In a little more than a month, the doors of the Florida Capitol are scheduled to swing open as 160 legislators get back to work.
The looming question is whether the closed-door, window-free spaces used by lawmakers and hundreds of staff members will be safe amid the coronavirus pandemic.
It’s up to Seetha Lakshmi and her team to help figure out how to draw up a plan to accomplish that goal — especially since legislative leaders have already said they are required under law to do their business in person and not remotely.
Lawmakers are scheduled to hold a constitutionally required organization session Nov. 17, when new members will be sworn in and new leaders will be formally selected for the next two years. It’s usually a high-profile event that attracts the governor and other top state officials.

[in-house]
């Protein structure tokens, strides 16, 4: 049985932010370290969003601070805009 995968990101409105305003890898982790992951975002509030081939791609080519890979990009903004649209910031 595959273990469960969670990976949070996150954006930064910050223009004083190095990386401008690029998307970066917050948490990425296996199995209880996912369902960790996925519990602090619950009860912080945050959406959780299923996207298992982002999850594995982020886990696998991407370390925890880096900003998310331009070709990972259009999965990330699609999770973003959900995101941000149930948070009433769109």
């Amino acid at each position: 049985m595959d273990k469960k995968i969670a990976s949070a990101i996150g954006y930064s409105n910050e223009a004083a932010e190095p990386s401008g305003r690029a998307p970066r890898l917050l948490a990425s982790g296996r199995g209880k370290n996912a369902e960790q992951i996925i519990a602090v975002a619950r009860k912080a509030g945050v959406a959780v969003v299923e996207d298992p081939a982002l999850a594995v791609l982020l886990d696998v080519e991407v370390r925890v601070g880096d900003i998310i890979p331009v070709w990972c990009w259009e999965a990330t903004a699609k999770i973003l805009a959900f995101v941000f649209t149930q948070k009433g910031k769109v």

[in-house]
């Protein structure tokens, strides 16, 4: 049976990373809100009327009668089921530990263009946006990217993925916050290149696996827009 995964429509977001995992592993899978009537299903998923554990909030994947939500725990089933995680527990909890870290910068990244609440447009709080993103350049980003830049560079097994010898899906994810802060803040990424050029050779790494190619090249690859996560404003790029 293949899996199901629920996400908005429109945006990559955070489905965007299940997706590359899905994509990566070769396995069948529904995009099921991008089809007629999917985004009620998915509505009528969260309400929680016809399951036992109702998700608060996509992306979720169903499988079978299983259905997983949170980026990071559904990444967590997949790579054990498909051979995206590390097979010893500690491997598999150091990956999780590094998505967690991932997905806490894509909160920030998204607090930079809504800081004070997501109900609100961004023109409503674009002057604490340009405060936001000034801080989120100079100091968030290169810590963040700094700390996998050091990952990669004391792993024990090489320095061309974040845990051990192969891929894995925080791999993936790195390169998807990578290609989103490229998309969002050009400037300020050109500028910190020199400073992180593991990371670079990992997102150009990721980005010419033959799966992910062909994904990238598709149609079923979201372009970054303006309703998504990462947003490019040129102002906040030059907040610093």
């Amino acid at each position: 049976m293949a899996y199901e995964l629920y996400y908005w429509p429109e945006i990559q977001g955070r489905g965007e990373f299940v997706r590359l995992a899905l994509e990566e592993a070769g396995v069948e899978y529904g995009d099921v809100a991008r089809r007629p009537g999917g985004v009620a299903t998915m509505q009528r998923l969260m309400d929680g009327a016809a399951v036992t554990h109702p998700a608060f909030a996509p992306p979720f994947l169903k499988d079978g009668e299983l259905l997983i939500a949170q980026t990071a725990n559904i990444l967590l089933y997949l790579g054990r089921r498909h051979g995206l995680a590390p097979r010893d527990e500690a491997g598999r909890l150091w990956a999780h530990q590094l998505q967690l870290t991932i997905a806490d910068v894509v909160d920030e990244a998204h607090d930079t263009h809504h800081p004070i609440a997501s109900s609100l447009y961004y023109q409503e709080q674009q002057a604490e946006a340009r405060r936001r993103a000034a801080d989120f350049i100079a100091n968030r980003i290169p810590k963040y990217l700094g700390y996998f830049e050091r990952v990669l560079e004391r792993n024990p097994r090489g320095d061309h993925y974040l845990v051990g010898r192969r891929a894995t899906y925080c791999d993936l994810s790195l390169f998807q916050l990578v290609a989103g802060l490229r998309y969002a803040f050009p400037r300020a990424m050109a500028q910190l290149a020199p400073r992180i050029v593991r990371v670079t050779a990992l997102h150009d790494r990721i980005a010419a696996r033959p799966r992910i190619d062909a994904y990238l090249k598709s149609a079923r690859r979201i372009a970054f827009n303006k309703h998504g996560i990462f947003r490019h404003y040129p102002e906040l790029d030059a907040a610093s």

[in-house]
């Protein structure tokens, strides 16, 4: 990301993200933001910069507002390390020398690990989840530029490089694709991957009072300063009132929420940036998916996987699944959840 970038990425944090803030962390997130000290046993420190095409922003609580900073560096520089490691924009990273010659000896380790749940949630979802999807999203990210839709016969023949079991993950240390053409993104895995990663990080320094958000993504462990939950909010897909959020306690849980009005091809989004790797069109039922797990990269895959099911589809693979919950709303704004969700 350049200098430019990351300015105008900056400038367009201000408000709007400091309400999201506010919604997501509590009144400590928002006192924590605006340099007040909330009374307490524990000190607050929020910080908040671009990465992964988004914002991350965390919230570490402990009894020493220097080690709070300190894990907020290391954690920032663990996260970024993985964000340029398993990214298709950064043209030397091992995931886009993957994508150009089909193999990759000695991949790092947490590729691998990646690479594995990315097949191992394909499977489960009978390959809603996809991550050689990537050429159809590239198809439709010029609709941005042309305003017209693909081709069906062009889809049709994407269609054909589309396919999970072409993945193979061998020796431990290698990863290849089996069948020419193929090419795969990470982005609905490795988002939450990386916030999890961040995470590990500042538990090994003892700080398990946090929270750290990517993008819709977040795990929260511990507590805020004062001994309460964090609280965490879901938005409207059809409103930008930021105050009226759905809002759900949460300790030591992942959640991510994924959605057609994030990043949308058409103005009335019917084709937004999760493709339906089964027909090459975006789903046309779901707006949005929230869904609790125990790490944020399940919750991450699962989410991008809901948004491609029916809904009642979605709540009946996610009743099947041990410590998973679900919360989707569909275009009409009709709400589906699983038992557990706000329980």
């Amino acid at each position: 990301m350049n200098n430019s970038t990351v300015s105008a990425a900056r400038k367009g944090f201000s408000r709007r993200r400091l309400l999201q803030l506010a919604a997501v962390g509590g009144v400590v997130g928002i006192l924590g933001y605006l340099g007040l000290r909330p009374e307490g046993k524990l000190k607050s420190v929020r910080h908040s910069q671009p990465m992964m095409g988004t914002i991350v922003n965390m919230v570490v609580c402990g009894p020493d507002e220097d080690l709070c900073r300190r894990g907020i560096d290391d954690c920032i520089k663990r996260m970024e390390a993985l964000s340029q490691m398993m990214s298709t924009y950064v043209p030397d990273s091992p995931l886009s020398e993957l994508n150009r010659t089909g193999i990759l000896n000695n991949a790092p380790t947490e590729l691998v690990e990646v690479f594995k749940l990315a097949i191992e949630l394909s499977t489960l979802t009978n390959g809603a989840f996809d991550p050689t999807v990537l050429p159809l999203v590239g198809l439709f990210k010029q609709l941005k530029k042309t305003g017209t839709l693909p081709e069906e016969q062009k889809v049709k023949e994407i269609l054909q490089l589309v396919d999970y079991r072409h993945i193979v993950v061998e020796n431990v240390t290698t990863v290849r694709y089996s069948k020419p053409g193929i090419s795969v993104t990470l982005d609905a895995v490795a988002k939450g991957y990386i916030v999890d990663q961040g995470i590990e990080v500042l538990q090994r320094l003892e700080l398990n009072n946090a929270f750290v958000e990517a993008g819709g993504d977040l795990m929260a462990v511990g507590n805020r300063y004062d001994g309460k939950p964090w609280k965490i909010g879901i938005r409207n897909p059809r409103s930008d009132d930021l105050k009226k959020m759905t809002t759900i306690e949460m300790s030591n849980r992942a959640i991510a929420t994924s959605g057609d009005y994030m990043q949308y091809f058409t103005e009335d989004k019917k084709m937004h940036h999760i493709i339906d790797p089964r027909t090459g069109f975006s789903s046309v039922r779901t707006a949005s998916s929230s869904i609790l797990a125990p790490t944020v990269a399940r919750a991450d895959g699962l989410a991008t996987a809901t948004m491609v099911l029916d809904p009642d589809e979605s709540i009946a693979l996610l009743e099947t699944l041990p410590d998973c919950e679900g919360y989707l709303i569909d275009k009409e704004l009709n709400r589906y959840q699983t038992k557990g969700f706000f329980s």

Lakshmi makes it clear: She can’t guarantee that when the House and Senate reopen for business that there will be no risk of contracting COVID-19, the respiratory illness caused by the coronavirus.
“There is never going to be zero risk,” said Lakshmi, an assistant professor of infectious disease at the University of South Florida Morsani College of